Ch.L.: Are you doing anything to take country music beyond it’s courrent borders or are you happy where it is?

F.S.: A few years ago, I started out playing weekly at the Doghouse music bar in Dundee, famous for giving rise to the indie band “The View” who have had great success in the past few years. A lot of people who were in the crowd were probably indie music fans, more akin to the likes of Oasis and Paul Weller than The Highwaymen and Merle Haggard, but I performed my songs, influenced by country music, and a number of covers, and people liked it. Some nights, it seemed like I was turning into a Johnny Cash tribute act, but I realised that music lovers are just that, music lovers. In a bid to get as many gigs as possible, I’ve always had one rule - play anywhere! I’ve supported everything from hard rock bands to folk groups, and the other way around. That’s where country needs to be - in amongst the rest, thats what Waylon and Willie did in the 70’s, and thats what I intend to keep doing.

Ch.L.: What inspired you to become a songwriter?

F.S.: When I was in Iraq with the Air Force a few years ago, I started writing songs, about back home, about my surroundings, when I got home, and saw Willie Nelson in concert, after meeting him, I was further inspired. I realised that I related to a lot of country songs, and if I related to them, then I could write my own. From time to time, I think that you can get new inspiration, everyday is full of new experiences and pleasures, some inspire songs, some don’t! They say everyone has a song in them, I’m lucky enough to have had a few extra!

June - August 2010


At the start of June, seeing Willie Nelson playing in Glasgow was a highlight of the month, a hero of mine who just keeps on going, and really the reason why I started playing music! Playing a couple of mad sessions at the opening of the Cabers new pavillion at Castle Leod with Donald MacDonald http://www.myspace.com/donaldemacdonald and the rest of Achnasheen Airport holds no real memories for me, as I had too much of the amber nectar to remember much!

The next week saw us take Emma Shearer's Coffee Shop Sessions http://houseconcerthub.ning.com/profile/AcousticStrathpeffer to my hometown of Contin, playing at the Strathpuffer "Lite" 12 hour bike race, another night in a marquee and another night of fun!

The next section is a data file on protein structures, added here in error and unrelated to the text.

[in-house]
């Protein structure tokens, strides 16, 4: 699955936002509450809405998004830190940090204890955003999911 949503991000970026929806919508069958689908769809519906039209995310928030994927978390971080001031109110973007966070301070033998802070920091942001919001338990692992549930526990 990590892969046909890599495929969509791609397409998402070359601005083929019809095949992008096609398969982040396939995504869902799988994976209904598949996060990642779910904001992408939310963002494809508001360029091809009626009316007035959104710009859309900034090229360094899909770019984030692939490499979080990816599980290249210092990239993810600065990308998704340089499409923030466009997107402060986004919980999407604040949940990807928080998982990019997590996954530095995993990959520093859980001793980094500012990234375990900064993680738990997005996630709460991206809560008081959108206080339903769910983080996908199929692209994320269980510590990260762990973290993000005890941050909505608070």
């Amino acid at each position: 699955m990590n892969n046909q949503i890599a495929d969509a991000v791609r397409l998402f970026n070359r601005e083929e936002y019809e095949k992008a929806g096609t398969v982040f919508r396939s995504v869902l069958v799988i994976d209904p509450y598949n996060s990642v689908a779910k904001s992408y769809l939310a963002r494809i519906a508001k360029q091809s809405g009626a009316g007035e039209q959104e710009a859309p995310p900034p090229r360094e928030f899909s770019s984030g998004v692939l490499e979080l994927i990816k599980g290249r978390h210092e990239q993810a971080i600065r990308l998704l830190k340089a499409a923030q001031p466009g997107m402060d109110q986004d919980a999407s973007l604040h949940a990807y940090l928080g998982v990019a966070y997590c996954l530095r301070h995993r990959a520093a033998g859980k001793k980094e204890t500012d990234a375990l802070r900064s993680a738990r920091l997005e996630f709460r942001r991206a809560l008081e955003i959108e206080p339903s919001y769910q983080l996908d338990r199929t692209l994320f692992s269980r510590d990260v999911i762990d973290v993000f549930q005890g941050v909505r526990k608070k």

At the start of July, I played Maggie's Fest in Broughty Ferry and Dundee doing three gigs in less than 24 hours, all for a good cause, raising a lot of money for the Maggies Cancer Care Centre in Dundee. http://www.myspace.com/maggiesmusicfest2010

A trip to the Lossiemouth Folk Festival coincided with my departure from the Royal Air Force, which was convenient, a chance for me to celebrate the good times I had in the Air Force, having served briefly at RAF Lossiemouth, and play with some great musicians in the process.

This past weekend was spent playing at the Coffee Shop Sessions, The Maple Court BBQ to kick off the Belladrum Festivities, Clachan Fest, doing some roading for Shearer and Sillars then back to Strathpeffer on Monday for the Monday night medicine show, where we had special guests, Nels Andrews, AJ Roach and Ian Thomas Parks, plus Mark Dean Ellen of No Comebacks, who will all be at Belladrum this week http://www.roachmusic.com/node/4909

Looking forward to the Belladrum Festival which we kick off of Thursday night with the Coffee Shop Sessions @ Belladrum, doing compering over the weekend at the Potting Shed stage, which is a great privilege and an honour, getting to see and hear and introduce some great musicians to a Highland Festival.

Then it's just coffee shop sessions and a couple of other nights across the country before heading off to college in October. If anyone is looking for bar staff over the next two months, I'm looking for work... it's worth a try on here...